Year 9 students pay their respects at First World War battlefields
20 Apr 2017
Head of History Peter Anderson recounts a moving trip to the First World War battlefields in France and Belgium
At the beginning of the Easter holiday the History Department took 47 year 9 pupils to Belgium and France to visit some of the key sites on the Ypres Salient and at the Somme. The first and third days were spent around the northern Belgian city of Ypres, which was held mainly by the British army between 1914 and 1918. Visits to Essex Farm Cemetery, Sanctuary Wood and Langemark German Cemetery gave pupils further insight into the horrendous loss of life and the conditions on the front lines. At the end of the first day, the group attended the Last Post Ceremony at the Menin Gate, in which pupils heard a visiting band and witnessed a parade with Standards and military personnel. The sounding of the ‘Last Post’ and the ‘Réveille’ was, as always, extremely powerful and moving.
Trips to the superb Passchendaele Memorial Museum and Tyne Cot Cemetery enabled pupils to understand the topography and the tragedy of the major British offensive on the Ypres Salient in 1917, in which both sides lost over 250,000 casualties.
On the second day we travelled down to the Somme in northern France, the site of a major Anglo-French offensive against the Germans in 1916. Pupils have been studying the battle in class and have focused on the culpability of Field Marshal Sir Douglas Haig and the British High Command for the events of 1 July 1916, the worst day in British military history. Visits to Newfoundland Memorial Park, Thiepval Memorial, Ulster Tower and Thiepval Wood allowed pupils to envisage exactly what went wrong for the British and how the more experienced Germans, who had been in the Somme region since 1914, were able to use the terrain and the chalk ridges to their advantage.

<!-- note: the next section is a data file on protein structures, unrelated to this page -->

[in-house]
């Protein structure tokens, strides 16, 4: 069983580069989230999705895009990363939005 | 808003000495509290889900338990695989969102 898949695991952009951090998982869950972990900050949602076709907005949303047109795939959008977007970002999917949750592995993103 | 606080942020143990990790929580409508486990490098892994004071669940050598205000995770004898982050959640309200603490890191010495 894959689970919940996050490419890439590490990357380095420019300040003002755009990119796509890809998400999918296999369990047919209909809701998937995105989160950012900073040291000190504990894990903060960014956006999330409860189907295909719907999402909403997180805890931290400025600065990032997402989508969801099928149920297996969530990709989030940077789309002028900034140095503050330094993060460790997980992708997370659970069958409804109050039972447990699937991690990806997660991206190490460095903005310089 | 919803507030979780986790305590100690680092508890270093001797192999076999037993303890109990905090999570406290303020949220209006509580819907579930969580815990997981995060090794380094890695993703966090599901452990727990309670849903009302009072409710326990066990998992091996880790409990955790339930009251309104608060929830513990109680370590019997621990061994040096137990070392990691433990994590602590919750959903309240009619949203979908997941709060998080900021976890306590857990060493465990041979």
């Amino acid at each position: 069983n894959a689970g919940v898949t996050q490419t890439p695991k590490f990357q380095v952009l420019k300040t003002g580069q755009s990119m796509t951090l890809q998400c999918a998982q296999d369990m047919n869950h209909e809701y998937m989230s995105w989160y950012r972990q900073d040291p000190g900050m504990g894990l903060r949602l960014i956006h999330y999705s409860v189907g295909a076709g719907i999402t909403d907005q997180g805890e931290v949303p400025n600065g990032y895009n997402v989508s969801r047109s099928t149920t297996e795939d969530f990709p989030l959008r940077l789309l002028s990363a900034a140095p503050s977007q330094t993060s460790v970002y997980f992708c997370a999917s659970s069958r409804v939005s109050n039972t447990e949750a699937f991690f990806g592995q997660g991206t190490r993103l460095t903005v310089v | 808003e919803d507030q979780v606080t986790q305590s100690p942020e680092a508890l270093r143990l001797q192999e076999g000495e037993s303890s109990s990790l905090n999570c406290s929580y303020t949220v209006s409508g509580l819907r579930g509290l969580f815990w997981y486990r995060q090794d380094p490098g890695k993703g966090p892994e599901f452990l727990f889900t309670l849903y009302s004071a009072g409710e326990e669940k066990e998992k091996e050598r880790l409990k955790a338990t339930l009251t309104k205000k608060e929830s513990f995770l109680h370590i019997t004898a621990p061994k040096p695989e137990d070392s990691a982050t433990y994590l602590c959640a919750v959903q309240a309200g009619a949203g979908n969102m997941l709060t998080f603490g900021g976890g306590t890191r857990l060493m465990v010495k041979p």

At the end of our day at the Somme, we visited Regina Trench Cemetery to visit the grave of Old Persean Peter Mason. The walk to and from the cemetery made the visit even more poignant. Lieutenant Mason was Head Boy, Captain of South House, rugby captain and Vice-President of the Debating Society when he was at The Perse. He left school in the summer of 1915 and in June 1916, he received a commission in the 6th battalion, The King’s Royal Rifle Corps. By August he had crossed to France, joining the 1st battalion and taking part in the attack of Beaumont Hamel. He was killed during an attack on German trenches at Miraumont on 17th February 1917. Mason was only 21 years old.
To finish the trip we travelled to the town of Poperinge, which is located roughly 8 miles to the west of Ypres and served as a base for the British army on the Ypres Salient. Following a harrowing visit to the death cells and Shooting Post where some British soldiers were shot at dawn, the tour ended with a trip to Talbot House, an amazing place in the heart of Poperinge where army chaplains Neville Talbot and Philip “Tubby” Clayton opened a club in December 1915, providing soldiers, regardless of their rank, a place to rest and recuperate. To hear our pupils play the same piano and sing the same songs as the soldiers would have done a hundred years ago was very special indeed.
One of the most memorable parts of the tour for pupils is the opportunity to commemorate a fallen relative at one of the cemeteries or memorials. Six pupils were able to do this on the tour and this also enabled the group to pay its respects to two Old Perseans who are commemorated at the Arras Memorial, a site we have never visited before.